There’s more to Comcast that just DVRs, high-definition signals and triple-play bundle options.
Over the weekend, the cable giant plans on showing its communal and philanthropic side with the 11th annual “Comcast Cares Day.”
Comcast outposts in major cities nationwide will participate in the day of service. Locally, Comcast will help beautify and retrofit a number of public parks, recreation centers, and public schools. One of its largest projects will be the cleanup and modernization of Frankford High School.
More than 400 volunteers will pitch in at Frankford, and NBCUniversal’s “Today Show” plans on doing several live hits, Comcast spokesman Neal Scarbrough said. There will be landscaping, new picnic-area installations and painting going on, and the gym will also receive a makeover.
Olney Elementary School and other centers in the neighborhood will see similar improvements.
“Olney’s a pretty big project. The NFL Network will also be there to make a presentation,” Scarbrough said. “And we are working with a Hispanic-based [school] turnaround organization. And the East Frankford Boys and Girls Club project is important because a lot of work is done on the inside, and they have redone everything.
“They had ceiling tiles falling down and shades scarred up,” Scarbrough continued. “They will replace all of the furniture and will also do projects outside.”
Over the previous decade, more than 360,000 volunteers had worked more than 2.1 million hours on projects in Philadelphia alone, Scarbrough said. This year, Comcast expects more than 67,000 volunteers to work on the more than 650 projects. There are 39 states, plus the District of Columbia, taking part in Comcast Cares Day.
It’s a way for the conglomerate to connect with the community, Scarbrough said.
“For a long time, we’ve always felt that a part of our philanthropy should go directly to the communities where we work and live,” said Scarbrough. “This is our signature day of service, and we’re trying to have an impact.”
Comcast Cares Day has its origins in Philadelphia. It was born out of Philadelphia Cares Day, a similar community-based initiative of the mid-’90s. Comcast joined Philadelphia Cares Day, but Comcast organizers always wanted their own namesake community cleanup initiative.
“People see the [glass-skinned skyscraper serving as Comcast’s national headquarters] downtown, but we really do business one community at a time,” Scarbrough said, mentioning that Comcast is working on social issues as well, including bridging the digital divide. “We are trying to invest in the community year-round, focused on [nurturing] tomorrow’s leaders.”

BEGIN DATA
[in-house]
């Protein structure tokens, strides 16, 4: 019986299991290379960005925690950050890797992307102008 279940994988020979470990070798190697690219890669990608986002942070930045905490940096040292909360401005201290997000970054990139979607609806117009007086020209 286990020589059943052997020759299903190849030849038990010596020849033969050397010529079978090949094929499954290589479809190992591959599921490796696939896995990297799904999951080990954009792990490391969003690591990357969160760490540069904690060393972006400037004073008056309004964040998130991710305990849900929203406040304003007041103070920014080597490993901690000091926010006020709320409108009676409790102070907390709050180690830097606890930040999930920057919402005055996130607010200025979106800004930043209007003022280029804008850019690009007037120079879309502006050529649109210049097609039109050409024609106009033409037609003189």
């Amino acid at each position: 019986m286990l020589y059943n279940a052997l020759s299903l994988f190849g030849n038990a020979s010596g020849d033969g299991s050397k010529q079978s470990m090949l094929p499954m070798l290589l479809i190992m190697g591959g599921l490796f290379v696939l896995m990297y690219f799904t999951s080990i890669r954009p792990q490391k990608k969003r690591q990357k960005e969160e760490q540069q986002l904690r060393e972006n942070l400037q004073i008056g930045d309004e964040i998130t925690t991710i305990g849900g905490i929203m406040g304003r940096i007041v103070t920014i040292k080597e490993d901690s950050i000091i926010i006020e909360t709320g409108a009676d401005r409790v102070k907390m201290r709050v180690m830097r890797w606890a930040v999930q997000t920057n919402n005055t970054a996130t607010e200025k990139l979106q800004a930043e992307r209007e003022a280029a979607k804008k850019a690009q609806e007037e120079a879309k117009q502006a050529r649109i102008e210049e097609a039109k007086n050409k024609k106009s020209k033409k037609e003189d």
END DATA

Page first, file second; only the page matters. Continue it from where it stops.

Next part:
Comcast Cares Day will also help several organizations that aren’t always in the mainstream scope. It will spruce up South Philadelphia’s Masoni Center and McPhearson Park, while also replacing the lighting and scoreboard at Camden’s north Little League field. They will also assist a homeless veterans’ outfit in West Philly.
“Downtown, on Friday night, we will have a ‘Green is Universal’ event, where we build a huge virtual garden,” Scarbrough said. “Each person that comes by and makes a [healthy environment] pledge, a piece of the artwork will grow. It’s an interactive, walk-by event, but it really captures the imagination.
“Not every project is about nails and paint.”
Scarbrough believes Comcast’s vision and philanthropy is authentic. Skeptics may view this as Comcast gaining more of a stranglehold on mindshare — and thus, reaping even more profits, Scarbrough points to the bottom line in defending the cable giant.
“It starts with the vision that philanthropy is community-based. Events like this do allow us to be seen, but that is not the purpose,” Scarbrough said. “This is really a give back; it’s about leveraging our relationship with the community and demonstrate that we are here.
“This is really a way to crystallize our involvement with the community. We are building a lot of smiles.”